Monday, October 2, 2017

The Shot-Shank Redemption

"How often do you look at a man's shoes?" - the line famously delivered by Ellis "Red" Boyd during Andy Dufresne's last moments as a guest at Shawshank Prison.  I'm sure that most of you retifists lose it over a new pair of Jordans, or need to have a nice pair of going out shoes but that's beside the point.  How much do you really think about your shoes in golf? We may look at the style, name, or comfort of them - even the spike pattern since that's what matters most, right?  What if I told you the reason you shot 85 on tuesday and 99 on wednesday is laced up and matches that Ricky Fowler flat brim perfectly?

So I decided to do a little bit of scientific method throughout my season. After a few WTF rounds of golf and having my wonderful low single digit handicap turn mid, I needed to find out what the hell was going on. Not paying attention for the most part, just marking down everything about my round in the notes. What pair of sunglasses I wore, pants or shorts, how early I got there for the tee time and even the shoes I had worn after each round.  At the beginning, I thought I was honestly wasting my time. I was grasping for straws and I remember thinking to myself there's no way that any of this would be costing me strokes. I can tell you, they most certainly did. Turns out - my shoes were killing my score. No knock on the brand, because I do really like the spikes, but I use 3 pairs of footjoys. 2 pairs of FJ Energize - 1 white/ 1 black and 1 pair of FJ Contour - Brown.  I bought them like anyone would - to match my golf attire when needed. A shoe is a shoe, right? Honestly, I bought the contours because generally I wanted something that I didn't have to change at the course and could just go right out after - Thinking golf shoes were golf shoes. I looked at my notes and noticed something peculiar....

On days that I practiced with a shoe, then golfed the next time with that same shoe I tended to shoot relatively well. One of my best rounds came on the third day of wearing a particular type of shoe in a row. In each instance, I noticed that when I changed from Energize to Contour and vice versa, my score ballooned significantly. Sometimes up to 10 strokes and my ball striking went to hell. Granted, this was not at the forefront of my mind when playing the rounds. I was just playing my game and trying to score.

Slowly a pattern began to emerge.... When I switched shoes, my swing just felt out of sorts for a while. I couldn't figure it out. Nothing was different and I JUST played. I wasn't rusty, but there was no fixing it until the 10th hole or later.  There were even outliers in the rounds where I had changed shoes but my game didn't change. Was it all in my head? Am I just a crazy, neurotic golfer who blames things like shaft label placement and ball marking technique rather than his own swing? I needed a drink.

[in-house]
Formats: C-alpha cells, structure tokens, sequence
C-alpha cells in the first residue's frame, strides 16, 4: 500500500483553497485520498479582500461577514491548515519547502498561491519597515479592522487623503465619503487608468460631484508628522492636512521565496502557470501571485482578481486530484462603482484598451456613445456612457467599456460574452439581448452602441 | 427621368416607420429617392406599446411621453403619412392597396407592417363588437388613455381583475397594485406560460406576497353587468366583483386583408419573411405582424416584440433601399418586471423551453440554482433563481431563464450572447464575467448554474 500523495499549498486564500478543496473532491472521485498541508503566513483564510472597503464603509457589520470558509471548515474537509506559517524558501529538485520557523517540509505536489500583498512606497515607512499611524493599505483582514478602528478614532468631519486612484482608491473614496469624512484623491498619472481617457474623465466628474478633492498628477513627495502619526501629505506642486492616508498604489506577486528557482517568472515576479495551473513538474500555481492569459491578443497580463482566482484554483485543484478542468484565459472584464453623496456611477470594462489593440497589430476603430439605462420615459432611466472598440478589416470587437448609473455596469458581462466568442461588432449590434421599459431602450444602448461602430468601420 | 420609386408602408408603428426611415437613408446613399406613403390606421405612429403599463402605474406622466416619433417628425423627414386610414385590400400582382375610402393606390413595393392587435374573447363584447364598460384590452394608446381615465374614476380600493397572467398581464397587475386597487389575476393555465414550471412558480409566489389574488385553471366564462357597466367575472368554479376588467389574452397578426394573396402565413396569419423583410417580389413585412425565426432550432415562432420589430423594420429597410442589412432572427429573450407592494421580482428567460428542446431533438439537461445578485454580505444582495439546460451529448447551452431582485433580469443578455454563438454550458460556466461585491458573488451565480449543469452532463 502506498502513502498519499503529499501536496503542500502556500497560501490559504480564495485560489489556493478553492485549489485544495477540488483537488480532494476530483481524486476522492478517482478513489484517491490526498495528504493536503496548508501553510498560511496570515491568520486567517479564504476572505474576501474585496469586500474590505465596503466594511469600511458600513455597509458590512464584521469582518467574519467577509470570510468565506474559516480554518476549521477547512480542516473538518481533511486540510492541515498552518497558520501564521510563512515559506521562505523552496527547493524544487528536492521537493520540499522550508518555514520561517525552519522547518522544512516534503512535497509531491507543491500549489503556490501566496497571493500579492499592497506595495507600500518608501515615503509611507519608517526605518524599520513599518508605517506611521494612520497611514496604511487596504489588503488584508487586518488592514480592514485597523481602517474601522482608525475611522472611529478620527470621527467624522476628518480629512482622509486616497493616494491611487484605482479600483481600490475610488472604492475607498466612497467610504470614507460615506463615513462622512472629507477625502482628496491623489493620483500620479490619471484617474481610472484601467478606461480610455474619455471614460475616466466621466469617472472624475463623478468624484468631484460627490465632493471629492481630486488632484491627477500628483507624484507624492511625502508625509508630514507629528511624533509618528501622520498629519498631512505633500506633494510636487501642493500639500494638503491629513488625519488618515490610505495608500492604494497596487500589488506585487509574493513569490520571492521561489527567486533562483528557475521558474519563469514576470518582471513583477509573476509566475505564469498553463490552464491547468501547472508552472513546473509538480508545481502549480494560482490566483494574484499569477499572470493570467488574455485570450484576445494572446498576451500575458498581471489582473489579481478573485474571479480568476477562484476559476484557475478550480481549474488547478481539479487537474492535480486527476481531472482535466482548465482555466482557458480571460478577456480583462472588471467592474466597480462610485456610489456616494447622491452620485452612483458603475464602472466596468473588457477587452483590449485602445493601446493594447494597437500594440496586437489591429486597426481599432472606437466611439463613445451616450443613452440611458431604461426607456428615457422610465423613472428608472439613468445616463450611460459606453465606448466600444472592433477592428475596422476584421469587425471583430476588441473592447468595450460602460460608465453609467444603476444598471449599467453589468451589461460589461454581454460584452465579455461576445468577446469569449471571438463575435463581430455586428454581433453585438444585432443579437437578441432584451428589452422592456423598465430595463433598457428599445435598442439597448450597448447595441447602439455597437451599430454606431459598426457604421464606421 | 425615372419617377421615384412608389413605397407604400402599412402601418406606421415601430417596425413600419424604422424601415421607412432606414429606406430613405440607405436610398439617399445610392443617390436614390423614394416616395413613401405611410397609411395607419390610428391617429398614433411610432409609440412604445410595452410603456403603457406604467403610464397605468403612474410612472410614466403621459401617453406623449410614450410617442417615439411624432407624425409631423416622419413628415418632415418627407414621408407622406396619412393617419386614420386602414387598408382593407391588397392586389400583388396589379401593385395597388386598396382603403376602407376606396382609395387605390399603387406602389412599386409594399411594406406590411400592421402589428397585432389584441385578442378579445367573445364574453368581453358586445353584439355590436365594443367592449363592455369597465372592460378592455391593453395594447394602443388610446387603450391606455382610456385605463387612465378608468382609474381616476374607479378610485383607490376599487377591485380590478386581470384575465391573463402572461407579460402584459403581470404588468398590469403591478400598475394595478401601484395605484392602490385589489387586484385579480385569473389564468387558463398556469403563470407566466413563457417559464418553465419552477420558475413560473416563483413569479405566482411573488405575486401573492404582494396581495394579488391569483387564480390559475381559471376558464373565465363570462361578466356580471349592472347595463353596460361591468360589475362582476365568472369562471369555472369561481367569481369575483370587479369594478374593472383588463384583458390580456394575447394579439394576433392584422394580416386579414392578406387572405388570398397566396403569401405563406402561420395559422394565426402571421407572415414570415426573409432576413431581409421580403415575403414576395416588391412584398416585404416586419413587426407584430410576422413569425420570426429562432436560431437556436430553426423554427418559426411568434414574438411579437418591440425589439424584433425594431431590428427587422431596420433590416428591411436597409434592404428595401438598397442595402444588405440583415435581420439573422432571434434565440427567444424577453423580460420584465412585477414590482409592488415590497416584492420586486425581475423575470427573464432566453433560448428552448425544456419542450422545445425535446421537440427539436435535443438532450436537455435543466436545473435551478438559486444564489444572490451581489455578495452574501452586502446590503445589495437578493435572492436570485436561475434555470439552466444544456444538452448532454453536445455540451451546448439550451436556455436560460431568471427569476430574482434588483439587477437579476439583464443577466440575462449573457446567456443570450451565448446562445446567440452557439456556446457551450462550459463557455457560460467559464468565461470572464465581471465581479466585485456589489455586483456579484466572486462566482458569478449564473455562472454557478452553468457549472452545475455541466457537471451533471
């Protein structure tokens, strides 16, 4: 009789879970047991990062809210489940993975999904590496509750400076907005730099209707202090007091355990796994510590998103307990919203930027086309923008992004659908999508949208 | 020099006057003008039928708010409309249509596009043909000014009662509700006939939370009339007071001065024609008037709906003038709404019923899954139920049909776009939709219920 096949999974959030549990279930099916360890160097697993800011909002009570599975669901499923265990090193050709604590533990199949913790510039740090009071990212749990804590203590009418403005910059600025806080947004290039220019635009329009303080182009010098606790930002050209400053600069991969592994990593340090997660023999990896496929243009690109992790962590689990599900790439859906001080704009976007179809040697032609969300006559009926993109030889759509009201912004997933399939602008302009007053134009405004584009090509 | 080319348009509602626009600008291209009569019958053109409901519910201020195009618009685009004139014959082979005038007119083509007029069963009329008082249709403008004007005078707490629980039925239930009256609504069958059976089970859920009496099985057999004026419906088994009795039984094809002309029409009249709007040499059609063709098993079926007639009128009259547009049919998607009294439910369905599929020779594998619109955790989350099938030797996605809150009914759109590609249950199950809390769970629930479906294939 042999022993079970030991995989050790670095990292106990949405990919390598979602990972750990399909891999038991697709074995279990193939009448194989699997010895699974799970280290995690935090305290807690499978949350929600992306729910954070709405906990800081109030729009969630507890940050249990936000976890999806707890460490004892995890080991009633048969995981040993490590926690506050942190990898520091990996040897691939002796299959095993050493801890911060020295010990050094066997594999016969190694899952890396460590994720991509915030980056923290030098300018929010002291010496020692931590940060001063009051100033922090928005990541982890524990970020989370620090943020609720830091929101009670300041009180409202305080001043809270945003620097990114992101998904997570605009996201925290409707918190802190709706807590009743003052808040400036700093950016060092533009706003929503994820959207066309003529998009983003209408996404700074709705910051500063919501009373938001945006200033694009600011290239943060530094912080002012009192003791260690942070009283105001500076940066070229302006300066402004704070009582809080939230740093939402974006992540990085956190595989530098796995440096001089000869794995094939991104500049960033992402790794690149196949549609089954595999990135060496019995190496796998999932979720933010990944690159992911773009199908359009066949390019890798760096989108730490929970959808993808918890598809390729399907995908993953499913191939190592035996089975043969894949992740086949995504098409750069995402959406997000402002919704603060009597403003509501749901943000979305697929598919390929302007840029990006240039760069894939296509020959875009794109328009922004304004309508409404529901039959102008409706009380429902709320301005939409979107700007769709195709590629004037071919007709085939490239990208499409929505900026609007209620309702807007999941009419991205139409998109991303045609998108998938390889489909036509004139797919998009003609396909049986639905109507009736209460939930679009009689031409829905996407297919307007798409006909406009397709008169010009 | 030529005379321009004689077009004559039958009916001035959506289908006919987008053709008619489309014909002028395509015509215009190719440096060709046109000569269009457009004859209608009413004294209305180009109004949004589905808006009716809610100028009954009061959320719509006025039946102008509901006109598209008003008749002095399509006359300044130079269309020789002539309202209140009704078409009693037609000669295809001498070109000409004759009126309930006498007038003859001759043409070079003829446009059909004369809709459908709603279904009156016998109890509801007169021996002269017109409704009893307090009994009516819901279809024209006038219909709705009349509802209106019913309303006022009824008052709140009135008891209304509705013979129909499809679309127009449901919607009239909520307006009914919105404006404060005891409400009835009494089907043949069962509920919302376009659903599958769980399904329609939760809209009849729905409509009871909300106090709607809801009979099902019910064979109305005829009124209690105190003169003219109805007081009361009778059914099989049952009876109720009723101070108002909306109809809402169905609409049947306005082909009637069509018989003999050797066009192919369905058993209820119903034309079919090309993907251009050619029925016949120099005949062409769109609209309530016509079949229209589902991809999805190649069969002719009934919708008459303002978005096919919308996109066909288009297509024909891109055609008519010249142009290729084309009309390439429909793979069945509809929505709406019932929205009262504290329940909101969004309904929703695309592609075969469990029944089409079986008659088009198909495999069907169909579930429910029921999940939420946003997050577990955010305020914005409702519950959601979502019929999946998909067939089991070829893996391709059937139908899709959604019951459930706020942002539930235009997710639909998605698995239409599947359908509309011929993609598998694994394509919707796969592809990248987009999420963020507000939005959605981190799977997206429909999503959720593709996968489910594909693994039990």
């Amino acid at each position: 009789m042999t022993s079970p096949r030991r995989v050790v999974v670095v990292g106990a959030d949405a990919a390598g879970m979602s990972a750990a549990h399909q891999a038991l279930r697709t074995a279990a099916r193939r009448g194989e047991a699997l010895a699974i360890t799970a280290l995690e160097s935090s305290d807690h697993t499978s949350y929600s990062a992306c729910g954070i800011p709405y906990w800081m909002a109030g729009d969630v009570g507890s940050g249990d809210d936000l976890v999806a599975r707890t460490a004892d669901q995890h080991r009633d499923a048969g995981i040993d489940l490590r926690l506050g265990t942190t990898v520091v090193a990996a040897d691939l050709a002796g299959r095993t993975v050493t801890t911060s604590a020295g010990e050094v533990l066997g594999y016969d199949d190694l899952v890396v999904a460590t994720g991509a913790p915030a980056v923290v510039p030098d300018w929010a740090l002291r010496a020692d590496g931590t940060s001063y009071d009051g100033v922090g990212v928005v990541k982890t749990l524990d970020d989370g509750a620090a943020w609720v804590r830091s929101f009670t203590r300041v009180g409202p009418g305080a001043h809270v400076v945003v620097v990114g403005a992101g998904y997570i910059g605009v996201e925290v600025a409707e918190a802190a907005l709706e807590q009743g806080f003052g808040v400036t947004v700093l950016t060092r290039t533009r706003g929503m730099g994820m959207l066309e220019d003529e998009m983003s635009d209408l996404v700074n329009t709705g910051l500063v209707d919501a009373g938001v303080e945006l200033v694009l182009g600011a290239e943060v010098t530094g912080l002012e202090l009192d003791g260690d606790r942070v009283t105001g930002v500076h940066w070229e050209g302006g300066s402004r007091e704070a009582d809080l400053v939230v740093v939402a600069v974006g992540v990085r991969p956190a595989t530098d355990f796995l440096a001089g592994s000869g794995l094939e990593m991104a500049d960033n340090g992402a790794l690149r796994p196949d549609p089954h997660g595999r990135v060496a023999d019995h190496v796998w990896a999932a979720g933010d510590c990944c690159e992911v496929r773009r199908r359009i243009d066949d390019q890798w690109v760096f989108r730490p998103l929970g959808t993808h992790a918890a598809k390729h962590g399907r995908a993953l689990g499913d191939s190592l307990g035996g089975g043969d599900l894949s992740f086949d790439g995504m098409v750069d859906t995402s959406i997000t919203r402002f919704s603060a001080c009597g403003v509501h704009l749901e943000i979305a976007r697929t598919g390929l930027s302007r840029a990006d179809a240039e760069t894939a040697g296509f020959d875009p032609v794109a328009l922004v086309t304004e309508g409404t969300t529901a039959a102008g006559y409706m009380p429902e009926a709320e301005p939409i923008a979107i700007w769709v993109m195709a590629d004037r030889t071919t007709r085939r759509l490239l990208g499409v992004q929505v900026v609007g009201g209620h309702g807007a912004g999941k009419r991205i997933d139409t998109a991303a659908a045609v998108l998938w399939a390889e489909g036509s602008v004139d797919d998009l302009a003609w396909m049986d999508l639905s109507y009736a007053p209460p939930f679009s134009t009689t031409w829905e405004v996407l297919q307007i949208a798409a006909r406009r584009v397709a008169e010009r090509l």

I glanced over things again and eventually I caught on. Turns out, the Energize are almost 1/2" higher than the Contours. This put my weight a little more neutral at address, since I tend to lean backwards naturally with my weight shift (Thanks, Dr. Scholl's contraption at walmart!). This means that the Energize were actually a better fit for me in terms of posture and weight transfer. It wasn't something I could necessarily feel, but it's something I could compensate for EVENTUALLY when it wasn't there - which was the case. When I changed back to the flatter, more casual Contour style, I needed to consciously change my weight displacement or at least allow for it. This is why it took a good bit of time during the round, or a practice session, to get my bearings.  But what about the days when I changed and I was ok??? I took another sip and thought harder and realized. INSOLES. 

Remember that Dr. Scholl's thing I was talking about? Well it's there to help you choose what insoles are right for you. I have back troubles and can't really walk on hard surfaces for a long time without stopping, stretching, and at the very least saying "ow".   This was because of that rearward CG of mine, and I was putting all the shock and weight on my heels, sending the feedback right up to my spine. Insoles cured that, and I had put them into the Contours when I walked the course making them about 1/2" higher (probably more like 3/8). Closer to the Energize - which felt good enough NOT to put the insoles in. I didn't put them in when I took a cart, or if it was particularly soft out. EUREKA!!! How could I be so dumb?!

Is this a complete study of the subject... no, not by a long shot - BUT you may want to do a little experiment of your own. See which shoes you play best in and what kind of specs they have. Every person will be different, just like using a particular golf club, but you might find that you can actually shave a few strokes wearing a certain type of shoe. There's a lot of talk about stability in the golf swing and the golf shoe, but how much do we really think about the height and balance of our golf shoes?

A couple years back - in a campaign that I believe continues to this day - Shoe companies like Adidas were saying you needed to be as close to the ground as possible. They touted thin soles and "more interaction with the turf".  Sounds good on paper, but we all know that there's only one thing that can keep you stable in the golf swing - balance. Proper weight displacement is 100% the key to a good setup and starting point for the swing. Perhaps it's time for the Carrie Bradshaws of the golf world to take a look in their closets and ask "Does my collection of golf shoes love me as much as I love them?"

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